Sunday, August 05, 2007

Ancestor Oliver White Hill

Born: 1st May 1907

Crossed over : 5th August 2007

Oliver White Hill earned his undergraduate degree from Howard University and graduated from Howard University School of Law in 1933. Hill was a classmate, rival, and close friend of Thurgood Marshall in law school. They remained close throughout Marshall's life, working together on numerous cases for the NAACP and LDF, most famously the Brown cases at the Supreme Court. Hill was inspired by Charles Hamilton Houston and his vision of lawyers as transformative social engineers. Hill says in his typical direct and unaffected manner, "I went to law school so I could go out and fight segregation." (Kluger, Simple Justice, p. 471)

Hill practiced law in Virginia, working at first within the seperate-but-equal framework of Plessy on a broad equalization campaign for better pay, transportation, and facilities for African American teachers and students. Working with Thurgood Marshall, William H. Hastie, and Leon A. Ranson, Hill won a critical case in 1940 ordering equal pay for black and white teachers. Alston v. School Board of Norfolk, Va., 112 F.2d 992 (4th Cir.), cert. denied 311 U.S. 693 (1940).

In 1943 Hill joined the Army. Upon returning from service in Europe, Hill continued his struggle. He won the right for equal transportation for school children in the Virginia Supreme Court as he had won the right for equal pay for teachers in the 4th Circuit. In 1948 Spottswood Robinson was named special NAACP counsel in Virginia. Hill and Robinson filed dozens of cases against school districts throughout the state, with as many as 75 pending at one time. (Kluger, p. 473)

In 1950 the NAACP decided to stop filing the equalization suits and instead attack the entire premise of the system head-on. The record of massively unequal systems, of constant resistance even to court ordered equalization, and of the general intrangisence with respect to changing the system was important for supporting the frontal attack that was now underway. Seperate but equal was demonstrably not working or workable.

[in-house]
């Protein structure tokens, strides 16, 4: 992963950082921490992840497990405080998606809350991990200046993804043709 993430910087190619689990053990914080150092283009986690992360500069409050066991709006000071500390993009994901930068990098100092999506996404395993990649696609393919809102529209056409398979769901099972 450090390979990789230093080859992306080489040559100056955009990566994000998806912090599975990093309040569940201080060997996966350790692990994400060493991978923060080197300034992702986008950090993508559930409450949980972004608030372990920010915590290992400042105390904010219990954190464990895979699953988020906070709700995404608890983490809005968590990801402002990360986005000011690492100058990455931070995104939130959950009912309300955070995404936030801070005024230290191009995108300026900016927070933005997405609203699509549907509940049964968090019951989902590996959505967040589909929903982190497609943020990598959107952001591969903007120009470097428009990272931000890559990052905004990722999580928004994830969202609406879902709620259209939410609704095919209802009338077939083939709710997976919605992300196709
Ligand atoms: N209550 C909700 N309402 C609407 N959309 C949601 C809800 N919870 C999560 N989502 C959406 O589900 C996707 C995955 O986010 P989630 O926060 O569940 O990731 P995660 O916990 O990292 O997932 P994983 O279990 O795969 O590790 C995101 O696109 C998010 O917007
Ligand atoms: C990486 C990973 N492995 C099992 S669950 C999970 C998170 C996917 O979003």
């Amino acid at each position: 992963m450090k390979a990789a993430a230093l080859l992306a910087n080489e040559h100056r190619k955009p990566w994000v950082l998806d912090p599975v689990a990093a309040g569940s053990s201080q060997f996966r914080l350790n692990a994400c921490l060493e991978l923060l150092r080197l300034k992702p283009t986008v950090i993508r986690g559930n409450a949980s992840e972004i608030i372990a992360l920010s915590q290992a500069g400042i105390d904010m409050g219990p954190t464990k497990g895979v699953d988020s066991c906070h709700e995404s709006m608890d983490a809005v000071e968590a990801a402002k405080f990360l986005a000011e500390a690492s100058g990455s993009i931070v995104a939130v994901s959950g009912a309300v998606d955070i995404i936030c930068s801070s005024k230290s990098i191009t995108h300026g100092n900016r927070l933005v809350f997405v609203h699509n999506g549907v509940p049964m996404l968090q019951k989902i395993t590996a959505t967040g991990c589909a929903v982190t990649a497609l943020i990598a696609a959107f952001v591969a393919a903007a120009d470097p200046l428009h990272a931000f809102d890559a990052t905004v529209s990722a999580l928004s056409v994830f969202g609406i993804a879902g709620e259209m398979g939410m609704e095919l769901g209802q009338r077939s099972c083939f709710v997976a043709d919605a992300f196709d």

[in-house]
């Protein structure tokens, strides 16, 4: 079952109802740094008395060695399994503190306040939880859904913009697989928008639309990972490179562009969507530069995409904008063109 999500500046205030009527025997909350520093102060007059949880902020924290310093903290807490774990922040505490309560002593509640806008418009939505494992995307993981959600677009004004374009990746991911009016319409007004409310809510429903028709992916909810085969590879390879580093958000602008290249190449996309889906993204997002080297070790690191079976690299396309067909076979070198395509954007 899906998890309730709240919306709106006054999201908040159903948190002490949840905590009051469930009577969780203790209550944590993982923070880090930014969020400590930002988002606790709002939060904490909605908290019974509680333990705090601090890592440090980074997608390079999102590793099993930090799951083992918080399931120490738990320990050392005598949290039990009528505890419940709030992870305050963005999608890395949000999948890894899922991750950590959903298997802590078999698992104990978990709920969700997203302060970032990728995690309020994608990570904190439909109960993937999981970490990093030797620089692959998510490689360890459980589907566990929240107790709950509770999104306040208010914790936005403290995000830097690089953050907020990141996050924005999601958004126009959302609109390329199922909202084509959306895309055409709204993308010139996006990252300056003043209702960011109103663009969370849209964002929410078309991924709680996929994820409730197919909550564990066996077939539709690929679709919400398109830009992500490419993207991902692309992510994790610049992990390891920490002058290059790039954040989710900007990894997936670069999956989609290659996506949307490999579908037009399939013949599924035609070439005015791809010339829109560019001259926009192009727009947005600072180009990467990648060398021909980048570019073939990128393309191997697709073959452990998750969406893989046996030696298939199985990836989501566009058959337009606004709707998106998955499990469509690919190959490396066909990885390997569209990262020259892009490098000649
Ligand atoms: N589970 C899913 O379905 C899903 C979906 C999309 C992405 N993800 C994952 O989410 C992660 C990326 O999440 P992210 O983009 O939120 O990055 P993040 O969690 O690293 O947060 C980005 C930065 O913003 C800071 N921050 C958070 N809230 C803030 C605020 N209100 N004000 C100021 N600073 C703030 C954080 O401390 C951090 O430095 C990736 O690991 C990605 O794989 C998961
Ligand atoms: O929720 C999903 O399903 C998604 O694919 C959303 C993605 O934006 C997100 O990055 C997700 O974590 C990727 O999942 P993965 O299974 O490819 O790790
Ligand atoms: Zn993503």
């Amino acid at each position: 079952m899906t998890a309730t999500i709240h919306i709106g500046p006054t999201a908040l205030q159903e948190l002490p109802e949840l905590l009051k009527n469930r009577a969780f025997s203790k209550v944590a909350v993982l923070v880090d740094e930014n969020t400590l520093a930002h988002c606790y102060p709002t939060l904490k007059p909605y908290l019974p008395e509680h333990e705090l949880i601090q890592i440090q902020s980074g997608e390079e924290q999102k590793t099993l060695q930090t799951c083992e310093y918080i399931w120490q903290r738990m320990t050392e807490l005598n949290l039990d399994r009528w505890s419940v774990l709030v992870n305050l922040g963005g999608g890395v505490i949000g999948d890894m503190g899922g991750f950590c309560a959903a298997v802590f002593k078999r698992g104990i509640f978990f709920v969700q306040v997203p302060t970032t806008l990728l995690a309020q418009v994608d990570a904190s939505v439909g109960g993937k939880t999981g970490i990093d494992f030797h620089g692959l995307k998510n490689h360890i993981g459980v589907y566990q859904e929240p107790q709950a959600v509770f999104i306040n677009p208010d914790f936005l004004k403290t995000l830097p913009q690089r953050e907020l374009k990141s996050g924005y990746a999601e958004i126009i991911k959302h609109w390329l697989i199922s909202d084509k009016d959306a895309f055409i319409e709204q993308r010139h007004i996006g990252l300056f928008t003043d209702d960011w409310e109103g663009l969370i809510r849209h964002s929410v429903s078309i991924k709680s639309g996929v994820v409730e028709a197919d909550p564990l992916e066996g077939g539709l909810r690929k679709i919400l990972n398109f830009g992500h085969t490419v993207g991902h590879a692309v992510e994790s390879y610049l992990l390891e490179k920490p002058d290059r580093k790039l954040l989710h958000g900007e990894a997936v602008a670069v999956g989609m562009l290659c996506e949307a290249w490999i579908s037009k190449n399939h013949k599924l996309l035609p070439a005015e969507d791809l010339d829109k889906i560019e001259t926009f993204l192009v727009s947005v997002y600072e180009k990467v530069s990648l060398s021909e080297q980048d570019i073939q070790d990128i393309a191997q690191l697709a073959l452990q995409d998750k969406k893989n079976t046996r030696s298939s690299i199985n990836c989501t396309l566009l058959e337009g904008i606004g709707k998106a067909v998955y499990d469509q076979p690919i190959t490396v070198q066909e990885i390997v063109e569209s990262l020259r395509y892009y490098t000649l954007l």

The change of tactics led to Hill and S. W. Robinson III being the lead counsel in the Virginia case of Davis versus County School Board of Prince Edward County, which was ultimately consolidated with Brown at the Supreme Court.

He was the first African American on the City Council of Richmond, Virginia, a position he took in 1949.

In July 2000, Hill received the American Bar Association Medal because, in the words of William G. Paul, the President of the ABA, “Oliver Hill has toiled for more than two generations to make equality and justice living realities for all the people of the United States.”

On August 11, 1999, President William J. Clinton, awarded Hill the highest honor the nation can bestow, the Presidential Medal of Freedom. Upon presenting the award, President Clinton said of Mr. Hill:

Throughout his long and rich life, he has challenged the laws of our land and the conscience of our country. He has stood up for everything that is necessary to make America truly one, indivisible and equal.



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